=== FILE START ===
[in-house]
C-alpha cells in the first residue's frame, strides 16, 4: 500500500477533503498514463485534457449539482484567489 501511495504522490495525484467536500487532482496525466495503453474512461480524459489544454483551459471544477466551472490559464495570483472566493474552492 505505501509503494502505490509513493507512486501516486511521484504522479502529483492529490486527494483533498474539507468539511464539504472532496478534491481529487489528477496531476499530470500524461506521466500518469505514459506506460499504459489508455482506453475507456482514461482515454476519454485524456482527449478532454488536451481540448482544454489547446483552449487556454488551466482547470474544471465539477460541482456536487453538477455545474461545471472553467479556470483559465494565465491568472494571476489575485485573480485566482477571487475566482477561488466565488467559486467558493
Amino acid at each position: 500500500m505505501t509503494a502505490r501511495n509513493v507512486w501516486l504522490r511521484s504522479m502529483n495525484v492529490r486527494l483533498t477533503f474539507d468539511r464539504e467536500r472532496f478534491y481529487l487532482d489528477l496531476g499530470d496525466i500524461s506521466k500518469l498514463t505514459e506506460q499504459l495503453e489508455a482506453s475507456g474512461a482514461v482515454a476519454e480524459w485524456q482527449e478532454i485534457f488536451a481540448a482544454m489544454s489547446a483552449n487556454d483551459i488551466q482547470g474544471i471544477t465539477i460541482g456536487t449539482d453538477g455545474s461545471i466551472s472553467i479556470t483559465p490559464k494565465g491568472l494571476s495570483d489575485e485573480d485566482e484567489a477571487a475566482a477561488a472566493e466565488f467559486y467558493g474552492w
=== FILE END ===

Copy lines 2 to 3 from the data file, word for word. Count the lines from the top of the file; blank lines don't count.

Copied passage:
C-alpha cells in the first residue's frame, strides 16, 4: 500500500477533503498514463485534457449539482484567489 501511495504522490495525484467536500487532482496525466495503453474512461480524459489544454483551459471544477466551472490559464495570483472566493474552492 505505501509503494502505490509513493507512486501516486511521484504522479502529483492529490486527494483533498474539507468539511464539504472532496478534491481529487489528477496531476499530470500524461506521466500518469505514459506506460499504459489508455482506453475507456482514461482515454476519454485524456482527449478532454488536451481540448482544454489547446483552449487556454488551466482547470474544471465539477460541482456536487453538477455545474461545471472553467479556470483559465494565465491568472494571476489575485485573480485566482477571487475566482477561488466565488467559486467558493
Amino acid at each position: 500500500m505505501t509503494a502505490r501511495n509513493v507512486w501516486l504522490r511521484s504522479m502529483n495525484v492529490r486527494l483533498t477533503f474539507d468539511r464539504e467536500r472532496f478534491y481529487l487532482d489528477l496531476g499530470d496525466i500524461s506521466k500518469l498514463t505514459e506506460q499504459l495503453e489508455a482506453s475507456g474512461a482514461v482515454a476519454e480524459w485524456q482527449e478532454i485534457f488536451a481540448a482544454m489544454s489547446a483552449n487556454d483551459i488551466q482547470g474544471i471544477t465539477i460541482g456536487t449539482d453538477g455545474s461545471i466551472s472553467i479556470t483559465p490559464k494565465g491568472l494571476s495570483d489575485e485573480d485566482e484567489a477571487a475566482a477561488a472566493e466565488f467559486y467558493g474552492w